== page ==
Improved Romaji search

I’ve done a lot of work on romaji search for authors & titles and I’m feeling that it’s in a great place now. You should be able to confidently use romaji now! All the autocompletes support romaji as well.

Gradings search

As you could see in the gradings tab, you can now search for gradings concerning a particular book. I’ve implemented that functionality on both the book page and your gradings admin.

This means that if you want to see comparisons between two particular books, it’s easy now! Just go to the book page and search the book you want compared.

Ex: If you want to see comparisons between ARIA and よつばと!, go to よつばと! and filter by ‘ARIA’.


For this sprint, I’ll be focusing on:

  • Allowing users to mark book updates / page tracking. Ex: Read pgs 1 - 171
  • Adding activity tracking & streaks
  • Adding a patreon page / kofi donation page

Originally, I was going to focus on reviews this sprint, but after viewing the activity feeds, I decided to prioritize allowing users to mark more of their activity. Right now, there’s not a ton of activity on the platform, but we’ll get there :upside_down_face:


I’m sure you’ll be totally surprised, but I have some suggestions based on these changes. :upside_down_face:

Profile Reviews page

First, you might want to do something to avoid this whitespace for short reviews. In this case, the title of the book is so long it extends well beyond the review.

Though it looks like even books with shorter titles and longer reviews have a lot of wasted whitespace.

Profile Gradings page

Since this is a page limited to a specific user’s gradings, you could probably save some space by not including the line that shows YOU or the username.




I think public, semi-private, and private are perfectly fine as far as general privacy levels go. However, generally when you add a “following” feature, you should also add a “block” feature. Personally, I don’t like when random people I don’t know follow me, so I tend to block someone if they follow me and I don’t know them. (I’ve done this several times on AniList.) In a learning environment like this, I’d be less inclined to block people who follow me, but I do think this feature should exist. Also, whenever you get around to adding notifications, you should notify a user when someone has followed them.

Regarding dates in the activity feed, personally I find it jarring when it goes from fuzzy dates (“6 days ago”) to specific dates (“9-30-2021”). You may want to consider always displaying fuzzy by doing “1 week ago”, “2 weeks ago”, etc. by rounding, but showing the exact date (and even time I’d say) on hover. Or else just always show the exact date after it gets past “yesterday”.

You also may want to add a way to search for users. Right now the only way I can find users to follow is by directly navigating to the URL for their profile or finding a book they’ve graded.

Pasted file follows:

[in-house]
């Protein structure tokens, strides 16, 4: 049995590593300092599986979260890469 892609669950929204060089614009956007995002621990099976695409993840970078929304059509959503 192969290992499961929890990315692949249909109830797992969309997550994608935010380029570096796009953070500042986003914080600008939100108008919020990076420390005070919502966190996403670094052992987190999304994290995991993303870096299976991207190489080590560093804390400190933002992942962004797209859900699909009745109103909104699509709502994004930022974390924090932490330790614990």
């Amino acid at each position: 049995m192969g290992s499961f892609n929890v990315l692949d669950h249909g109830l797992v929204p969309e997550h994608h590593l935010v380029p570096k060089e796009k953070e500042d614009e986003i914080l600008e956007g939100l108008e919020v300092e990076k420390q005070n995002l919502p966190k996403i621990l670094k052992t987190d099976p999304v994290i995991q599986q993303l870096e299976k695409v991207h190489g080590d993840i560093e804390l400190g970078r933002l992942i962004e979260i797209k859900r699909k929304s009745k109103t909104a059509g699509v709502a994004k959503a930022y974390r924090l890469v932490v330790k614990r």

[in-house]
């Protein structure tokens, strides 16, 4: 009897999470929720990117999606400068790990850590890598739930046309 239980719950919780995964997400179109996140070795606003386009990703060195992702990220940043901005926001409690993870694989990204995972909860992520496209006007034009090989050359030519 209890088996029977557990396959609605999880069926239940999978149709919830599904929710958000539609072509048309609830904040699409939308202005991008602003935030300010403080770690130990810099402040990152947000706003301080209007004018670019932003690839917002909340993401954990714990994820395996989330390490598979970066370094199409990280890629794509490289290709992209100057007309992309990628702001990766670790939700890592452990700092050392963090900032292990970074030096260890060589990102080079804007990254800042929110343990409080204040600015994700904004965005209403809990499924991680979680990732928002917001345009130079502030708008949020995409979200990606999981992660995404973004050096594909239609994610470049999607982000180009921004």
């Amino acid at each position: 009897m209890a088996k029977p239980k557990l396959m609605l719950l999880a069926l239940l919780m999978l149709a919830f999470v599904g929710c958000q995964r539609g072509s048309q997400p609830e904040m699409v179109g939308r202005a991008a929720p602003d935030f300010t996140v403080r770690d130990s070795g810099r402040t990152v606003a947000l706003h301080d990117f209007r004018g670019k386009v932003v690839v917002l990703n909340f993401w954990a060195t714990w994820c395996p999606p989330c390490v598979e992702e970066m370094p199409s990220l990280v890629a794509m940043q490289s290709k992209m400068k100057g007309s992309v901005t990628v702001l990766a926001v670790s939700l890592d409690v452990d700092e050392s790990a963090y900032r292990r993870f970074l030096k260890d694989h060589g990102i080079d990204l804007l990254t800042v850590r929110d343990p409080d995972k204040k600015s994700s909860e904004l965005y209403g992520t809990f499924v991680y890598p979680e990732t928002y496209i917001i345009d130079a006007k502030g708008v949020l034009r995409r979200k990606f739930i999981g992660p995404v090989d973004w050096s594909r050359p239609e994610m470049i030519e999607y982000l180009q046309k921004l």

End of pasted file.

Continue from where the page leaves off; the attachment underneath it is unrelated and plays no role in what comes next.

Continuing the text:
This is a tangent, but when I thought of the notifications for following situation above, I thought it would also be good to get a notification when a book is added to a series that you’ve read a book for. Or if you don’t think all users would want those notifications, maybe add the ability to “follow” a series to get notifications when a book is added for that series.


I’d honestly be very concerned if you didn’t respond. :slight_smile:

Ugh I know. However, I couldn’t think of a great solution quickly and I am overhauling reviews in not too long anyway, so left as is. If anyone has some bright ideas around a better desktop UI, please let me know!

Good point.

That’s a good point. I’ll add that to the next sprint.

Fair enough.

Yeah, platform notifications will become more and more necessary as I add more social features. It’s in the list and I’ll keep thinking about when to prioritize it. Notifications around following / book additions make sense.


Noticed something else. On the profile gradings page, please put the page numbers in the URL so the back button works. :slight_smile: (The library page already does this correctly.)


Oh thanks for the reminding me to mention that! :sweat_smile:. Yes I know I haven’t done the url params for page numbers or for book filters… will be adding those to the profile reviews / gradings pages first thing this sprint.


I’m getting a potential display bug. I’m using Chrome. I changed the dates of the books to when I’ve finished them, and in my library they’re correct, but everywhere else they display the date I marked them as read (today).

(Also thanks for adding my books so fast. You are very speedy, haha.)

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Ah, nice catch! I’ve fixed that bug and updated your activities to the proper dates.

No problem! It’s actually a priority of mine to get those done quick. I don’t want people feeling limited by the library :slight_smile:

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Quick update - I am now defaulting the search page to show the first relevant volume per series (usually the first volume), rather than the series widget. This means you’ll get よつばと! 1 as a result, not the よつばと! series. If you prefer the old series widget view, you can switch it back and it remains sticky for your session:

If people don’t like this, I can always change this behavior back to defaulting to series, but my impression is that first time users have been confused by the series widget. They usually end up on the book series page, which isn’t very engaging. Until I make that series page more engaging, I’ll probably keep the new default as is :grin: